I just got a new Apple MacBook Pro 13", mid-2012, which has a dual-core Intel i5 Ivy Bridge CPU. When I run Activity Monitor and turn on the Floating CPU Window, it shows a 4-bar graph (indicating 4 cores).

On my older MacBook Pro with an Intel Core 2 Duo dual-core processor, Activity Monitor only showed a 2-bar graph (indicating 2 cores).

Why does Activity Monitor seem to indicate that my Mac has 4 cores, when clearly it does not?


This is a technology called Hyperthreading those i5 chips support.

It means two threads can run simultaneously on each core resulting in two additional virtual cores. OS X's Activity Monitor only shows virtual cores, not physical cores. Likewise, a quad-core chip has eight virtual cores and that's what's presented in Activity Monitor.

To sum it up:

  • 1 CPU
  • 2 physical cores
  • 4 virtual cores (2 per physical core)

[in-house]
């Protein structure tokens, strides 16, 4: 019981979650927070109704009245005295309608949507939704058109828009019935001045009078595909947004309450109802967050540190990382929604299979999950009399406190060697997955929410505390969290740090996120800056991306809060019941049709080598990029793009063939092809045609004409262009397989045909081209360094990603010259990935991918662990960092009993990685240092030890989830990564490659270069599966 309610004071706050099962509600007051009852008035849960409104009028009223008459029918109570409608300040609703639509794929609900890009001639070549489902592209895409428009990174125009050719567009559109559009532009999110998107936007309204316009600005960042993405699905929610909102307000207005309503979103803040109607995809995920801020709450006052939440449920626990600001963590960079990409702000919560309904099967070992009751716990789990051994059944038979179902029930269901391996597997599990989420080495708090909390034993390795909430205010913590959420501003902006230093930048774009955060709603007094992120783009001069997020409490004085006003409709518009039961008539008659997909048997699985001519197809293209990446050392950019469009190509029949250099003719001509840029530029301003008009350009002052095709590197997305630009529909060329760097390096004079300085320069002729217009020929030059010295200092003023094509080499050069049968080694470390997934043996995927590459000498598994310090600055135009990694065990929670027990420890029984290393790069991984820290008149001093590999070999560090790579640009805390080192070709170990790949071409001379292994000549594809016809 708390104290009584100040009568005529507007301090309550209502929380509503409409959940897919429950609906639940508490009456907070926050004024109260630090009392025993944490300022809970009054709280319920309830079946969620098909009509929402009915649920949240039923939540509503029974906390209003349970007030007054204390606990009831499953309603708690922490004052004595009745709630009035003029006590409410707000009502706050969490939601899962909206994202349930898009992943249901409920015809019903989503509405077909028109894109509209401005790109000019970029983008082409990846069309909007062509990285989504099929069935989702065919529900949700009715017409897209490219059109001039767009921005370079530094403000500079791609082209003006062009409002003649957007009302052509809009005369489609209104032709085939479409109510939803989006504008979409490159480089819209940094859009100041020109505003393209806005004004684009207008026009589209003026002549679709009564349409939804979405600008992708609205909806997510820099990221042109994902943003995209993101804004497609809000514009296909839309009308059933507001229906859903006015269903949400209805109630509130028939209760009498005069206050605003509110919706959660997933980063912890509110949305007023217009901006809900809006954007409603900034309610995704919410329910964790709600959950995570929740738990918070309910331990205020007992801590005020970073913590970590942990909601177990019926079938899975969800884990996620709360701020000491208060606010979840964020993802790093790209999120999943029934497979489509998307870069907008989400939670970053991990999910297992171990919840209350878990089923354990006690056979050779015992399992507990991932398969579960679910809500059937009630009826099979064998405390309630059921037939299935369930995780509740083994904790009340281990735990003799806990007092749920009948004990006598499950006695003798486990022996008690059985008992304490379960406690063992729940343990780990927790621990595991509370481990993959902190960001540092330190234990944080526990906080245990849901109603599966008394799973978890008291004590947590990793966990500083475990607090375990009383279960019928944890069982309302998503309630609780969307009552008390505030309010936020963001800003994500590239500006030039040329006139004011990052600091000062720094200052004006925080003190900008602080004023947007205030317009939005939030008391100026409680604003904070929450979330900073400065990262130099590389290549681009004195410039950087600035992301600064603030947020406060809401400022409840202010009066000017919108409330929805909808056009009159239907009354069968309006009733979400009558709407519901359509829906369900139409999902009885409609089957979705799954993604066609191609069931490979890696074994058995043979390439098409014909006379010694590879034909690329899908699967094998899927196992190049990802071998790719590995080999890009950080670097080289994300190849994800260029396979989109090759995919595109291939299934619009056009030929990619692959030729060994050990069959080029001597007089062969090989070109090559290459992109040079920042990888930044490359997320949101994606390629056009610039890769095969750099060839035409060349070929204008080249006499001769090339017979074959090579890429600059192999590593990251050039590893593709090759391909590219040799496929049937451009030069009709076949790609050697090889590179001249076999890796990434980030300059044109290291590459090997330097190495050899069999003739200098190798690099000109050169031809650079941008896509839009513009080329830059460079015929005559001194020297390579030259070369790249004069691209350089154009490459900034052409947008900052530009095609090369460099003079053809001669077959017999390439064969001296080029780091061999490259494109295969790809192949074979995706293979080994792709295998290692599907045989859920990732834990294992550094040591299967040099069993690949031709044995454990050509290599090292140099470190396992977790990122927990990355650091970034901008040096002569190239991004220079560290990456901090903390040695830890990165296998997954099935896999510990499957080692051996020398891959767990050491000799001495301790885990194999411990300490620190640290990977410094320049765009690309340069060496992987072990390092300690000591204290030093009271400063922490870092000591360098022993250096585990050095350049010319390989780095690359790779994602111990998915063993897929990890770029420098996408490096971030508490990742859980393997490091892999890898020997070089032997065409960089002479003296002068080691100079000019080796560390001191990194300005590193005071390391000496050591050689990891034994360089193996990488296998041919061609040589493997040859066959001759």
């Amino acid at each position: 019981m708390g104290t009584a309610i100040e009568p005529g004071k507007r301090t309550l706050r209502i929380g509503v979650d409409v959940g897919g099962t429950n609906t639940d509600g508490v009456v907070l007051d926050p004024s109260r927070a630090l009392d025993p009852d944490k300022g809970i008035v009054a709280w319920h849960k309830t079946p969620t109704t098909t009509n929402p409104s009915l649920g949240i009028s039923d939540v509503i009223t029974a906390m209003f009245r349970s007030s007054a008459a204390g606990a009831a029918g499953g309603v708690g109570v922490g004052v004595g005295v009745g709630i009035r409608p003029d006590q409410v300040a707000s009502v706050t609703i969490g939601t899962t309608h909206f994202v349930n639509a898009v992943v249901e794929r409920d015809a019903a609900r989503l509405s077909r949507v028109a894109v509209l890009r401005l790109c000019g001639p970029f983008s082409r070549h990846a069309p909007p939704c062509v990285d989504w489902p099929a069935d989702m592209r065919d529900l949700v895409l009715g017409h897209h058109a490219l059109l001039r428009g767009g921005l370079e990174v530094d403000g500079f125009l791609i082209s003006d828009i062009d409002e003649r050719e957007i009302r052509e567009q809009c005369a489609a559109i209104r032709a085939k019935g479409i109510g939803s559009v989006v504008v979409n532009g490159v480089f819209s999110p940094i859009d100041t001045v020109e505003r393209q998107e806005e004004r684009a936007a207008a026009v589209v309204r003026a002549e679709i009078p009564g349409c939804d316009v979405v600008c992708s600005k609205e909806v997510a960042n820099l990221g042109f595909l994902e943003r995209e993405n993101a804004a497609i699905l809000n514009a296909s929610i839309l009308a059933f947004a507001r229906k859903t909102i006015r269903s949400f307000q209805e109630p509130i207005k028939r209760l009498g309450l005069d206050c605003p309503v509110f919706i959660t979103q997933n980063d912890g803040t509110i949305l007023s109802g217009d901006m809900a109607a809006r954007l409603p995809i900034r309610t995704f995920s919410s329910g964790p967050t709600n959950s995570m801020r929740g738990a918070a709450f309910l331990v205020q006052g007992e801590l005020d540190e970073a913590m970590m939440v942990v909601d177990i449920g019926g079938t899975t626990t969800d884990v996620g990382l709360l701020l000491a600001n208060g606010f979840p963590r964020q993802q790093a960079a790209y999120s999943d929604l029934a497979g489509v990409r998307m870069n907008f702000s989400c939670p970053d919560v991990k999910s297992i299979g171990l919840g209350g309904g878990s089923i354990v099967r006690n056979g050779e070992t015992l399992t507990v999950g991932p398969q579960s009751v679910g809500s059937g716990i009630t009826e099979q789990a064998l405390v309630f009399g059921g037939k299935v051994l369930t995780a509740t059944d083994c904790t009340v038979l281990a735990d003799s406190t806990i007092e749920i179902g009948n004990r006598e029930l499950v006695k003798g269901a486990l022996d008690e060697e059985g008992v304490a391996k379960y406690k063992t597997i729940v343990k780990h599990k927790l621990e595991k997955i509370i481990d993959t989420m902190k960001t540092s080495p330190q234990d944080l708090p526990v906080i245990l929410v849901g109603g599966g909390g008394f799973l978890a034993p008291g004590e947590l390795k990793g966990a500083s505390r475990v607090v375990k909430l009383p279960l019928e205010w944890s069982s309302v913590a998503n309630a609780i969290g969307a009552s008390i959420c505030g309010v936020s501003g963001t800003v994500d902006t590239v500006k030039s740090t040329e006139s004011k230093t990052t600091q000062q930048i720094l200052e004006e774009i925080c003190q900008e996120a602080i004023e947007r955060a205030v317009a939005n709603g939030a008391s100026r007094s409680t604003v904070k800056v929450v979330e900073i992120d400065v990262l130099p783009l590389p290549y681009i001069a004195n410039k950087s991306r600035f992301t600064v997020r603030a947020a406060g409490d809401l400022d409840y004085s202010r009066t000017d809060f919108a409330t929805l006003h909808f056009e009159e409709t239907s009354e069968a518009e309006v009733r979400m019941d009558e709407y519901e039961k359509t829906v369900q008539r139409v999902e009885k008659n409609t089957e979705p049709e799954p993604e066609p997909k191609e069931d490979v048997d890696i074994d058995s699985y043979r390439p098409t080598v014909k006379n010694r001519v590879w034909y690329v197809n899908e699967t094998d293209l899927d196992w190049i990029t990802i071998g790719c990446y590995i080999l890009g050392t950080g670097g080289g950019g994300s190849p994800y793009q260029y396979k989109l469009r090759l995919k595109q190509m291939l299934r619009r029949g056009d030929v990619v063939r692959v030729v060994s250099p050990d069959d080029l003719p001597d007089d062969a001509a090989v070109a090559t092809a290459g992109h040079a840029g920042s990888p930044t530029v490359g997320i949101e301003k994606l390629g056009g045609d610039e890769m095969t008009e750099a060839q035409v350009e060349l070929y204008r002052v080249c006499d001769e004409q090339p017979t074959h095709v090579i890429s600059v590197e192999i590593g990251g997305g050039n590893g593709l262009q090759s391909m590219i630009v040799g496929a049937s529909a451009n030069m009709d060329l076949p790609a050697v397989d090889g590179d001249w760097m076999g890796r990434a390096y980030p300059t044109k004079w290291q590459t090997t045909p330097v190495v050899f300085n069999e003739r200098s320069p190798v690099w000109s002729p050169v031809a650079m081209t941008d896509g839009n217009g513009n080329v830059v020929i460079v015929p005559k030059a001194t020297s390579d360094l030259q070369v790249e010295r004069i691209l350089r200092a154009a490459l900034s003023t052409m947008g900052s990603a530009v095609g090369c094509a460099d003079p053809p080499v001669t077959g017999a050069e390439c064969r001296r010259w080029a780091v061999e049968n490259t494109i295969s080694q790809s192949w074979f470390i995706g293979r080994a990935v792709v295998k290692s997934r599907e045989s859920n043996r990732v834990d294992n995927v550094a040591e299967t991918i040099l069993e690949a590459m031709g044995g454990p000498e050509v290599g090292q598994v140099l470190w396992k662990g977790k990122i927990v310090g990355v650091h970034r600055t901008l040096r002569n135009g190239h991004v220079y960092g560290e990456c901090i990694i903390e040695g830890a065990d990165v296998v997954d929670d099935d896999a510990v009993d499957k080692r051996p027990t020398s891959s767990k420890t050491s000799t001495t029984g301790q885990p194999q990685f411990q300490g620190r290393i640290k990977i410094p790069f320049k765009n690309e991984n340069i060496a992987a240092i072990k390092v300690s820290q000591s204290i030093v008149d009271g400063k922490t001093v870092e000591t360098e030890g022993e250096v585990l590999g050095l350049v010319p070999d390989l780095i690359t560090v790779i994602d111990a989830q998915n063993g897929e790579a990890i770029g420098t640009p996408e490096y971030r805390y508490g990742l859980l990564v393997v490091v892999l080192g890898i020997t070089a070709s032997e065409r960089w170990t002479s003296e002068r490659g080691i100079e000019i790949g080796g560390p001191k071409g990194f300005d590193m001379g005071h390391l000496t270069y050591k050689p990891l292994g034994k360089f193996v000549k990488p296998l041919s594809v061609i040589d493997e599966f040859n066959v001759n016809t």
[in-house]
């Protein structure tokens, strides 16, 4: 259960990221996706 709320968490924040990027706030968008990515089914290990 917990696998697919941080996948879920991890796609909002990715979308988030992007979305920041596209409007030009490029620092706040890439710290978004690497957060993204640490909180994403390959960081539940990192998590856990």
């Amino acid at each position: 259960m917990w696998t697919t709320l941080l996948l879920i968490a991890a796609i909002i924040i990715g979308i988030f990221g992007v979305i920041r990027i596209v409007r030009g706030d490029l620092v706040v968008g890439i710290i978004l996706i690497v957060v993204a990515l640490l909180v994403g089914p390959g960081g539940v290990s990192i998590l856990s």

• OK, but… If two threads can run at the same time, each thread can only run at maximum half the normal speed, no ? And I say maximum, Amdahl’s law comes in… – Nicolas Barbulesco Dec 1 '13 at 20:43
  • Not so... executing an instruction involves multiple steps (read from memory, set registers, execute, store results, context switch, etc) hperthreading allows 2 threads to be running at different stages of the process simultaneously without losing speed. – Basic Feb 11 '16 at 9:54
  • This behavior is due to Intel's SMP technology, which they term "Hyper-threading", as pointed out by @kremalicious. Also it is important to point out that Hyper-threading does not relate to pipelining (as suggested by @Basic), but superscalar. Here is a simple example to understand superscalar architecture: Instead of one arithmetic unit, we have, say, two copies of the same (one for each virtual core), so that the computations can be done in parallel on different data operands. Therefore, the virtual cores do not time-share the p – AmanNoug Jul 16 '16 at 19:25
  • @AmanNoug You're quite right. My mistake. – Basic Jul 16 '16 at 20:17

You must log in to answer this question.